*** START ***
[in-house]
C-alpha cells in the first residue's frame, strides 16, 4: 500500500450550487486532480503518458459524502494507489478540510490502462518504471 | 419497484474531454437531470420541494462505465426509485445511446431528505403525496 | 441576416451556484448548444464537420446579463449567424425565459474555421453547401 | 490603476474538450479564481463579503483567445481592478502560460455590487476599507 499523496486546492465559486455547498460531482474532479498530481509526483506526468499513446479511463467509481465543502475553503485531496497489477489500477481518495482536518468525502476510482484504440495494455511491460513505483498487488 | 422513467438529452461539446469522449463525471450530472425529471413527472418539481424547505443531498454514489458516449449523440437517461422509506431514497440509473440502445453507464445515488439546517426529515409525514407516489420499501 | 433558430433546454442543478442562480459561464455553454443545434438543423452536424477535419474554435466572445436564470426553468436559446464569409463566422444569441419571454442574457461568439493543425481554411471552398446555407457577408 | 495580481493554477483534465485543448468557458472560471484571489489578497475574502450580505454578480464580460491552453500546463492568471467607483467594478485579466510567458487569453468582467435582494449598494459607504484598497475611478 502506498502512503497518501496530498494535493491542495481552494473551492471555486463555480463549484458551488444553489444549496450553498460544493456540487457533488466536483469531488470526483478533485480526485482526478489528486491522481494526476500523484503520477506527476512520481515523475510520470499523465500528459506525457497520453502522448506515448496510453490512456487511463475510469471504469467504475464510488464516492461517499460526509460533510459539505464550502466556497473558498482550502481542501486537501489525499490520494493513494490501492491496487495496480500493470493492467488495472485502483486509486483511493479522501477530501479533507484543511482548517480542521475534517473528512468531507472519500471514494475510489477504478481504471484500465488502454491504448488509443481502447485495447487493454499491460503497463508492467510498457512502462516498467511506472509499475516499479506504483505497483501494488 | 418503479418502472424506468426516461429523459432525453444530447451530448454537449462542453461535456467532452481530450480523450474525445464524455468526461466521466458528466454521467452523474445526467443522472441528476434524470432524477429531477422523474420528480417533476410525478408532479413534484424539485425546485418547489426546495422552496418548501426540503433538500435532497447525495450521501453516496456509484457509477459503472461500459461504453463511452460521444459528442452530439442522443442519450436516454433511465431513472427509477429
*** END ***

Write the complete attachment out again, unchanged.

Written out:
[in-house]
C-alpha cells in the first residue's frame, strides 16, 4: 500500500450550487486532480503518458459524502494507489478540510490502462518504471 | 419497484474531454437531470420541494462505465426509485445511446431528505403525496 | 441576416451556484448548444464537420446579463449567424425565459474555421453547401 | 490603476474538450479564481463579503483567445481592478502560460455590487476599507 499523496486546492465559486455547498460531482474532479498530481509526483506526468499513446479511463467509481465543502475553503485531496497489477489500477481518495482536518468525502476510482484504440495494455511491460513505483498487488 | 422513467438529452461539446469522449463525471450530472425529471413527472418539481424547505443531498454514489458516449449523440437517461422509506431514497440509473440502445453507464445515488439546517426529515409525514407516489420499501 | 433558430433546454442543478442562480459561464455553454443545434438543423452536424477535419474554435466572445436564470426553468436559446464569409463566422444569441419571454442574457461568439493543425481554411471552398446555407457577408 | 495580481493554477483534465485543448468557458472560471484571489489578497475574502450580505454578480464580460491552453500546463492568471467607483467594478485579466510567458487569453468582467435582494449598494459607504484598497475611478 502506498502512503497518501496530498494535493491542495481552494473551492471555486463555480463549484458551488444553489444549496450553498460544493456540487457533488466536483469531488470526483478533485480526485482526478489528486491522481494526476500523484503520477506527476512520481515523475510520470499523465500528459506525457497520453502522448506515448496510453490512456487511463475510469471504469467504475464510488464516492461517499460526509460533510459539505464550502466556497473558498482550502481542501486537501489525499490520494493513494490501492491496487495496480500493470493492467488495472485502483486509486483511493479522501477530501479533507484543511482548517480542521475534517473528512468531507472519500471514494475510489477504478481504471484500465488502454491504448488509443481502447485495447487493454499491460503497463508492467510498457512502462516498467511506472509499475516499479506504483505497483501494488 | 418503479418502472424506468426516461429523459432525453444530447451530448454537449462542453461535456467532452481530450480523450474525445464524455468526461466521466458528466454521467452523474445526467443522472441528476434524470432524477429531477422523474420528480417533476410525478408532479413534484424539485425546485418547489426546495422552496418548501426540503433538500435532497447525495450521501453516496456509484457509477459503472461500459461504453463511452460521444459528442452530439442522443442519450436516454433511465431513472427509477429